On a large piece of paper stuck on a stand, they have drawn a bottle. Just below it, in colour, you see the words “Vot 3 Bouteilles”. The paper is displayed in a place where everyone will see it. However, the next time you pass by the shop, something immediately attracts your attention. Someone has mischievously added, in a different colour, and in bold, the word “Rhum”. It’s meant to be a piece of humour but the proprietor of the shop comments, “Pa fasil ek sa bann dimounn zordi zour la.”
“Pa gagn drwa kol lafis lor kolonn.” Someone has cut out the word “Pa”, making it possible for him to stick his “lafis lor kolonn”.
“Pa zet salte isi”. People are used to throwing rubbish in front of his yard. His message is clear. But someone has covered the word “Pa” with paint, which means that people continue to get rid of their rubbish there. Frustrated and helpless, the owner of the yard, shaking his head, says, “Dan Moris, ou kapav fer bourik konpran, me avan ou fer sertin morisien konpran, mari bez mo dir ou!”
Here’s a case of looking at a situation in two ways. One pound of pumpkin is sold at Rs 15.00. Two pounds would be Rs 30.00. The seller, to make a concession, offers two pounds at Rs 25.00. His intention is good. A buyer arrives, wants to have a pound and is immediately served. He hands over a coin of Rs 20.00. The seller gives him back Rs 5.00. The buyer is visibly shocked. Where is the rest? What rest are you talking about? the seller asks. An argument ensues. The buyer insists that he must be given an additional Rs 2.50 because half of Rs 25.00 is Rs 12.50. The buyer says he is being cheated. The argument gets hot. Onlookers are confused. Who are they going to side with? Finally, the buyer demands his money back. Pushing the piece of pumpkin towards the seller in his rage, he says, “gard ou kouyonad”.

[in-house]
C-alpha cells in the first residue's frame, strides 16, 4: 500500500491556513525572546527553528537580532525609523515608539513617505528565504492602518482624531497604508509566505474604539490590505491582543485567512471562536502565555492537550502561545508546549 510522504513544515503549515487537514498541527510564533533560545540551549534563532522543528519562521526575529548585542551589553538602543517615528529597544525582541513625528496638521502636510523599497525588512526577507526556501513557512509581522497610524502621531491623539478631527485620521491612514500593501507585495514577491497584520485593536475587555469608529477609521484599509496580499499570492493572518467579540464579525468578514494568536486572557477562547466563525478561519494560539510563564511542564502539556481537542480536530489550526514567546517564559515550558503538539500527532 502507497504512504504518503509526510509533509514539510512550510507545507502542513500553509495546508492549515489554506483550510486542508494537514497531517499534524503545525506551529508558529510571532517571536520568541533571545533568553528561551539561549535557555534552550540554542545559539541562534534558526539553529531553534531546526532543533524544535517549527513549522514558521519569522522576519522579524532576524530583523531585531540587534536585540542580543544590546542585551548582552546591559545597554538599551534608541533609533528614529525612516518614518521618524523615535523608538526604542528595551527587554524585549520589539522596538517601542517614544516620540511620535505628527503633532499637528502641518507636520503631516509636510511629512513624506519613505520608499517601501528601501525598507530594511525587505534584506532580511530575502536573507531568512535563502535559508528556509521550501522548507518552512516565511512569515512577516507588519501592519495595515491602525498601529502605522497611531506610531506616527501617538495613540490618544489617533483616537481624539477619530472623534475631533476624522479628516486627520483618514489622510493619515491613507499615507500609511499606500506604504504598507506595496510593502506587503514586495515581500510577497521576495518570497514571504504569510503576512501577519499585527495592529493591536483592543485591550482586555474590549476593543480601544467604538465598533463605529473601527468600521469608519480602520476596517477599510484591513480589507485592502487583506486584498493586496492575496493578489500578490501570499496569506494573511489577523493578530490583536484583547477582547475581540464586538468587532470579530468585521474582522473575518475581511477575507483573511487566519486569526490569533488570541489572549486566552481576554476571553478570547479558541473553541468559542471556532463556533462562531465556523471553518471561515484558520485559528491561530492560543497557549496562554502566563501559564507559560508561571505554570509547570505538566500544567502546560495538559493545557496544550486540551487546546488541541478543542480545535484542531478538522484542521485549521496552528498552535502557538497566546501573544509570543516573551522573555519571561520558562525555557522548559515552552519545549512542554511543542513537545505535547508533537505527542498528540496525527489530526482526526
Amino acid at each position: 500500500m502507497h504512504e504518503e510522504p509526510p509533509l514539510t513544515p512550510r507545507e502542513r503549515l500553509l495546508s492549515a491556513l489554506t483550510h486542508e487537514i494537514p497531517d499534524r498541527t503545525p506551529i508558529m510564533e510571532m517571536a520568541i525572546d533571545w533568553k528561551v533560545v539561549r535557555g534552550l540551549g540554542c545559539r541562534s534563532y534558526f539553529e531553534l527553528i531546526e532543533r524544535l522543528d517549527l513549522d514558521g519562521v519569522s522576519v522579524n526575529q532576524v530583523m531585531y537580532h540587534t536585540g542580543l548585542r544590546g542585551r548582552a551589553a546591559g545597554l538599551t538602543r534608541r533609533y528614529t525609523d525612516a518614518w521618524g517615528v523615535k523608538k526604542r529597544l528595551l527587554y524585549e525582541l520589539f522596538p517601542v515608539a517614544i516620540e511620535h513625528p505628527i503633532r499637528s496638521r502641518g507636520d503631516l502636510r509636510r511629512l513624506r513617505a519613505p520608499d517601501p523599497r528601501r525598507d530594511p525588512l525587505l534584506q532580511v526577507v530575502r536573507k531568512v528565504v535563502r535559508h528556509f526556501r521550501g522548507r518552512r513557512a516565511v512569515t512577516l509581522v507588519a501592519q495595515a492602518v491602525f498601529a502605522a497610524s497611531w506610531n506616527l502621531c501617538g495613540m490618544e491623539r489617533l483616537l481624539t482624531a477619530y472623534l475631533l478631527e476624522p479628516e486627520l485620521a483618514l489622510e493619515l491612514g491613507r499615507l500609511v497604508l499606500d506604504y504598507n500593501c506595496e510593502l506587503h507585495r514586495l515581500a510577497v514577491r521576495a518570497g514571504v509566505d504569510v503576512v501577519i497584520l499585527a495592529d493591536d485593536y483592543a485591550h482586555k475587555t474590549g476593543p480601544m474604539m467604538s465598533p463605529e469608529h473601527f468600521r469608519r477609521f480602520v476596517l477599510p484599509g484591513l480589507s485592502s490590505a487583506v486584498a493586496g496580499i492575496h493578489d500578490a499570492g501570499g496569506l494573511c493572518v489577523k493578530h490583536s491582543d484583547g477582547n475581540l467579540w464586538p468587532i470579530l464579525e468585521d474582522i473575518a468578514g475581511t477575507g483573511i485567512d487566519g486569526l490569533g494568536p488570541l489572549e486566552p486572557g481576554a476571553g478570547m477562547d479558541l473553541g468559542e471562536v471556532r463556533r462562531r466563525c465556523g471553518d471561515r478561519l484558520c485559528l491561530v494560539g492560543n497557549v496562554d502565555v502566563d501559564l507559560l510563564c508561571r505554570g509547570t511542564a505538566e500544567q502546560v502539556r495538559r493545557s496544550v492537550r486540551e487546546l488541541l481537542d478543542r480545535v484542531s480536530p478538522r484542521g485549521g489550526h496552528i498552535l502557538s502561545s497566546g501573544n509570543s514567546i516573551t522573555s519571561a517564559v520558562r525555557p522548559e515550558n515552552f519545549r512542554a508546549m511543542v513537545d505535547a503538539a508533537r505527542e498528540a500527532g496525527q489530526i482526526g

A middle-aged woman arrives at the door of a shop. She seems to be at a loss. She has things to purchase but she cannot enter as she is not wearing a mask. The proprietor’s wife approaches her and inquires what she needs. The customer mentions a few items. The woman calculates the price. It’s about twenty or thirty rupees. If a customer is not wearing a mask, the rules must be applied. There’s no question of endangering her health. You just wait here and I’ll bring the things for you, she says. But before she can leave, the customer pulls out a paper on which is a long list of things to buy. I need these things too, she says. In the other hand, she has a one-thousand rupee note. The proprietor’s wife has her eyes fixed on the note. She looks at the list of items and calculates that the amount would not be less than Rs 900.00.
The customer says she had better go to another shop. She takes her list and turns her back to go. The proprietor’s wife loses no time in stopping her.
“You can come in,” she says with utmost politeness.
“But it’s written over there that I cannot enter without a mask,” protests the customer.
“Don’t worry, don’t worry. Just walk in. For you, we make an exception.” She cannot take her eyes off the one-thousand rupee note still in the hand of the customer. “Walk around. Take your time. If you encounter any problem, just ask. We are here to help you.”
She appears enthusiastic and wrings her hands as a schoolgirl who has just received her first gift.
Who says money doesn’t talk?
One candidate for the coming election has stuck, a little bit everywhere in the village, pieces of printed paper, with his photo, inviting people to vote for him. Someone who obviously doesn’t like him has drawn a mustache and written with a marker certain words to make you believe that the person is a cheater. It’s character assassination and as such, it’s something to be discouraged.
Some old electronic materials are lying by the side of a road since months now. They are an eyesore apart from posing a real threat to the health of people living in the surroundings. A sensible message, with an appealing tone, meant for the scavenger, has been written on the wall, “Ramas mwa, matlo!”